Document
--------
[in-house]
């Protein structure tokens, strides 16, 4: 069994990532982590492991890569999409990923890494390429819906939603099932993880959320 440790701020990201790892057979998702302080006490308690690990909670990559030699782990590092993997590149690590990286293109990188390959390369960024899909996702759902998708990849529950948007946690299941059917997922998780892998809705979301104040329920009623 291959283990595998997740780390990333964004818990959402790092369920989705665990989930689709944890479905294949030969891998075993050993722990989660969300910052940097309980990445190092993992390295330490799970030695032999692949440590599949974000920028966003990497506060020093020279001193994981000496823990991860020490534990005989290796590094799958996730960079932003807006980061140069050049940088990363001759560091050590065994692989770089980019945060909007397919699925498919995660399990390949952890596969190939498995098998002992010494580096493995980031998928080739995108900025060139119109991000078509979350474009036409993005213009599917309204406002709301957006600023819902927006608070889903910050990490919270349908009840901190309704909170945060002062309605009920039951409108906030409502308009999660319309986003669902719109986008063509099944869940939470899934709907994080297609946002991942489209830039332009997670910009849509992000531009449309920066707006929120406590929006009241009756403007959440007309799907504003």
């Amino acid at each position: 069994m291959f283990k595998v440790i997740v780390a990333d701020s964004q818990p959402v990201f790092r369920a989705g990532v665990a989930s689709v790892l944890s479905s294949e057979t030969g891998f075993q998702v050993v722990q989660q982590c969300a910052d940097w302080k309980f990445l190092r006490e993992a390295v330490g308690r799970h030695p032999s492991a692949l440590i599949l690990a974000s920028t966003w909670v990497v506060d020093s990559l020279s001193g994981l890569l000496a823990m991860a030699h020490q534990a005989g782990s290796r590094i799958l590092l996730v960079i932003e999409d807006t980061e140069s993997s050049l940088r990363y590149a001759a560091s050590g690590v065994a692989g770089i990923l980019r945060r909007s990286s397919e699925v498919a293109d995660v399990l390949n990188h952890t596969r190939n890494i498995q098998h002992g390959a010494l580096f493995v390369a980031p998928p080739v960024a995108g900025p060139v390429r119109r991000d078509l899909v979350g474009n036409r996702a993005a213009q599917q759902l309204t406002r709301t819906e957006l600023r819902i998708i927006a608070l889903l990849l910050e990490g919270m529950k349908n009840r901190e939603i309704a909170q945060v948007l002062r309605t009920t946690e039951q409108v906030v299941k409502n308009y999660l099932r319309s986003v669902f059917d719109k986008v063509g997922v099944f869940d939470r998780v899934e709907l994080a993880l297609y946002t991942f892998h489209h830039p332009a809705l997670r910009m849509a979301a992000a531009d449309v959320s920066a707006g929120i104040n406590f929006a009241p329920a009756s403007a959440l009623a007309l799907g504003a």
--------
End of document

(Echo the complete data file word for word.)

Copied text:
[in-house]
């Protein structure tokens, strides 16, 4: 069994990532982590492991890569999409990923890494390429819906939603099932993880959320 440790701020990201790892057979998702302080006490308690690990909670990559030699782990590092993997590149690590990286293109990188390959390369960024899909996702759902998708990849529950948007946690299941059917997922998780892998809705979301104040329920009623 291959283990595998997740780390990333964004818990959402790092369920989705665990989930689709944890479905294949030969891998075993050993722990989660969300910052940097309980990445190092993992390295330490799970030695032999692949440590599949974000920028966003990497506060020093020279001193994981000496823990991860020490534990005989290796590094799958996730960079932003807006980061140069050049940088990363001759560091050590065994692989770089980019945060909007397919699925498919995660399990390949952890596969190939498995098998002992010494580096493995980031998928080739995108900025060139119109991000078509979350474009036409993005213009599917309204406002709301957006600023819902927006608070889903910050990490919270349908009840901190309704909170945060002062309605009920039951409108906030409502308009999660319309986003669902719109986008063509099944869940939470899934709907994080297609946002991942489209830039332009997670910009849509992000531009449309920066707006929120406590929006009241009756403007959440007309799907504003």
């Amino acid at each position: 069994m291959f283990k595998v440790i997740v780390a990333d701020s964004q818990p959402v990201f790092r369920a989705g990532v665990a989930s689709v790892l944890s479905s294949e057979t030969g891998f075993q998702v050993v722990q989660q982590c969300a910052d940097w302080k309980f990445l190092r006490e993992a390295v330490g308690r799970h030695p032999s492991a692949l440590i599949l690990a974000s920028t966003w909670v990497v506060d020093s990559l020279s001193g994981l890569l000496a823990m991860a030699h020490q534990a005989g782990s290796r590094i799958l590092l996730v960079i932003e999409d807006t980061e140069s993997s050049l940088r990363y590149a001759a560091s050590g690590v065994a692989g770089i990923l980019r945060r909007s990286s397919e699925v498919a293109d995660v399990l390949n990188h952890t596969r190939n890494i498995q098998h002992g390959a010494l580096f493995v390369a980031p998928p080739v960024a995108g900025p060139v390429r119109r991000d078509l899909v979350g474009n036409r996702a993005a213009q599917q759902l309204t406002r709301t819906e957006l600023r819902i998708i927006a608070l889903l990849l910050e990490g919270m529950k349908n009840r901190e939603i309704a909170q945060v948007l002062r309605t009920t946690e039951q409108v906030v299941k409502n308009y999660l099932r319309s986003v669902f059917d719109k986008v063509g997922v099944f869940d939470r998780v899934e709907l994080a993880l297609y946002t991942f892998h489209h830039p332009a809705l997670r910009m849509a979301a992000a531009d449309v959320s920066a707006g929120i104040n406590f929006a009241p329920a009756s403007a959440l009623a007309l799907g504003a």